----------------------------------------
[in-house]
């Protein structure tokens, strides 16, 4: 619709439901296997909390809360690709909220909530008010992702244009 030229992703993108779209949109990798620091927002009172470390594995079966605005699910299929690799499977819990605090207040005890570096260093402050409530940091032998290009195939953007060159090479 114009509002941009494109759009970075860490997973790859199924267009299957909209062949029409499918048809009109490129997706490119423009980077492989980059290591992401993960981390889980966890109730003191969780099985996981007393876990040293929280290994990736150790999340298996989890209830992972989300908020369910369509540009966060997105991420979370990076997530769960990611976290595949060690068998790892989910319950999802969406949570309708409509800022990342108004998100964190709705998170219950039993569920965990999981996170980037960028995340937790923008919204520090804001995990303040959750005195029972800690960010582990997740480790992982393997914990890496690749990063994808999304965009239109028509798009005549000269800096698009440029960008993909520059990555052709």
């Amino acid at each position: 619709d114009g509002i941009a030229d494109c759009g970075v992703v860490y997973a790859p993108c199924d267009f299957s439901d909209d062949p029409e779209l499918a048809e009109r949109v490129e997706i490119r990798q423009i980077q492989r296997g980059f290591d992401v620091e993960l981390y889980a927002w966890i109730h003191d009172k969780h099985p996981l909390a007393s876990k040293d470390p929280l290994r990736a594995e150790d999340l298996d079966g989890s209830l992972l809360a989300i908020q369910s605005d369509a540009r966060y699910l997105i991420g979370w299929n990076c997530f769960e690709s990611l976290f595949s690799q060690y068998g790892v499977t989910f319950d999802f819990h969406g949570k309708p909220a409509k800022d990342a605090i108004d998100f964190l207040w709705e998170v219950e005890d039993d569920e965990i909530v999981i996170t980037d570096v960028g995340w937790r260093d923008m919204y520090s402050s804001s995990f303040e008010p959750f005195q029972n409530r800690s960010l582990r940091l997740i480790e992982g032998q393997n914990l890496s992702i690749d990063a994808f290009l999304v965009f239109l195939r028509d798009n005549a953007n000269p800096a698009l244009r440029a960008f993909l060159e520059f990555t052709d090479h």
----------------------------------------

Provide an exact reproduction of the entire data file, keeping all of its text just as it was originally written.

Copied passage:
[in-house]
């Protein structure tokens, strides 16, 4: 619709439901296997909390809360690709909220909530008010992702244009 030229992703993108779209949109990798620091927002009172470390594995079966605005699910299929690799499977819990605090207040005890570096260093402050409530940091032998290009195939953007060159090479 114009509002941009494109759009970075860490997973790859199924267009299957909209062949029409499918048809009109490129997706490119423009980077492989980059290591992401993960981390889980966890109730003191969780099985996981007393876990040293929280290994990736150790999340298996989890209830992972989300908020369910369509540009966060997105991420979370990076997530769960990611976290595949060690068998790892989910319950999802969406949570309708409509800022990342108004998100964190709705998170219950039993569920965990999981996170980037960028995340937790923008919204520090804001995990303040959750005195029972800690960010582990997740480790992982393997914990890496690749990063994808999304965009239109028509798009005549000269800096698009440029960008993909520059990555052709």
């Amino acid at each position: 619709d114009g509002i941009a030229d494109c759009g970075v992703v860490y997973a790859p993108c199924d267009f299957s439901d909209d062949p029409e779209l499918a048809e009109r949109v490129e997706i490119r990798q423009i980077q492989r296997g980059f290591d992401v620091e993960l981390y889980a927002w966890i109730h003191d009172k969780h099985p996981l909390a007393s876990k040293d470390p929280l290994r990736a594995e150790d999340l298996d079966g989890s209830l992972l809360a989300i908020q369910s605005d369509a540009r966060y699910l997105i991420g979370w299929n990076c997530f769960e690709s990611l976290f595949s690799q060690y068998g790892v499977t989910f319950d999802f819990h969406g949570k309708p909220a409509k800022d990342a605090i108004d998100f964190l207040w709705e998170v219950e005890d039993d569920e965990i909530v999981i996170t980037d570096v960028g995340w937790r260093d923008m919204y520090s402050s804001s995990f303040e008010p959750f005195q029972n409530r800690s960010l582990r940091l997740i480790e992982g032998q393997n914990l890496s992702i690749d990063a994808f290009l999304v965009f239109l195939r028509d798009n005549a953007n000269p800096a698009l244009r440029a960008f993909l060159e520059f990555t052709d090479h």